Canada’s quest for a new fleet of warships is off to a rocky start with all bidders failing to meet some of the federal government’s requirements.
Procurement officials are now trying to regroup on the $60-billion project and figure out ways that bidders might be able to change their proposals to make them acceptable, a number of defence industry executives pointed out.
The problems centre around technical issues. Some are minor but in other cases there is a view among defence industry officials that Canada is asking for too much in some areas such as radar, which may be causing problems with meeting requirements.
Public Services and Procurement Canada spokeswoman Michèle LaRose said the bids received for the Canadian Surface Combatant project have not been disqualified. Three bids have been received. The federal government and Irving Shipbuilding are still evaluating the proposals, she added. LaRose pointed out that the evaluation is at the second stage in the process.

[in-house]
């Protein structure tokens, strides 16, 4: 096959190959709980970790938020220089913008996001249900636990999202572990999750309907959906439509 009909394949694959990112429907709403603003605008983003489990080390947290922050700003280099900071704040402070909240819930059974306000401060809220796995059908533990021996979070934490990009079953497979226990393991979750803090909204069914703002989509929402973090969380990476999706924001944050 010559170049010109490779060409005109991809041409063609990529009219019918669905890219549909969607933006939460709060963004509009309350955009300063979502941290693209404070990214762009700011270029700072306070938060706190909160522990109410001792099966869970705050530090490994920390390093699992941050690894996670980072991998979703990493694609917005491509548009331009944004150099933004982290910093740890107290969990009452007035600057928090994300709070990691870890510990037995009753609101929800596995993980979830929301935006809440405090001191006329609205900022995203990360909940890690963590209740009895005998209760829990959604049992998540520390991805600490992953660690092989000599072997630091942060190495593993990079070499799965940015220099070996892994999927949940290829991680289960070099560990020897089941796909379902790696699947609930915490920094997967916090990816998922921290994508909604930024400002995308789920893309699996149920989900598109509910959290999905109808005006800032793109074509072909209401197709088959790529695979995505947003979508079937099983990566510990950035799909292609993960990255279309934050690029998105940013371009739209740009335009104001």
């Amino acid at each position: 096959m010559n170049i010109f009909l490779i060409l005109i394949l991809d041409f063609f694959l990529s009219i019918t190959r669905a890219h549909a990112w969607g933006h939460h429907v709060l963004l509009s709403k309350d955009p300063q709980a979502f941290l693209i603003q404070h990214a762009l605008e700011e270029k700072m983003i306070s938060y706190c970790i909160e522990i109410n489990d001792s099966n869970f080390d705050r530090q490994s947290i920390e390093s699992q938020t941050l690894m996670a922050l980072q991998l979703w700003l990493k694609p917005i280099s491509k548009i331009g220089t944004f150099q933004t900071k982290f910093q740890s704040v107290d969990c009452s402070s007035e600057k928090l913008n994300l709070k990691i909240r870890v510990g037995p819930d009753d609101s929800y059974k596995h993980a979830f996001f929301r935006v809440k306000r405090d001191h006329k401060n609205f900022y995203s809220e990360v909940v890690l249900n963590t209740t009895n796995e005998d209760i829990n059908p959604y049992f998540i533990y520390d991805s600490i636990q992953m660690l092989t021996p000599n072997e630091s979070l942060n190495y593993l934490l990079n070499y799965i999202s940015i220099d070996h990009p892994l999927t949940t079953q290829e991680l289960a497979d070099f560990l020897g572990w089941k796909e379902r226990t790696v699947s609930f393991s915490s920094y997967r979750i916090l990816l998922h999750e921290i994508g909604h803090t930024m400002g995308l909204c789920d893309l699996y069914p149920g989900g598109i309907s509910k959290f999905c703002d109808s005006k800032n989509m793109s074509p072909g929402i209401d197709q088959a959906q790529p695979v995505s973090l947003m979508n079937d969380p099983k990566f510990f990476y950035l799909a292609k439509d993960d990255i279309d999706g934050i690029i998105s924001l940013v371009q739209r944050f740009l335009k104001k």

Government officials say that involves what is known as “the cure process” in which bidders will be given details of how their proposals have failed to meet the stated criteria. They will then be given only one opportunity to fix issues with their bids.
If they are still considered “non-compliant” after the cure period they “will be eliminated from the competition,” according to the federal government.
Technical specifications are now being evaluated by the government. Later this year, the companies will provide the financial information related to their bids.
Warship builders submitted their bids on Nov. 30. A winning bid is expected to be selected sometime this year.
Irving Shipbuilding will begin construction of the first ship in the early 2020s and delivery of the first vessel is expected in the mid-2020s, according to the federal government.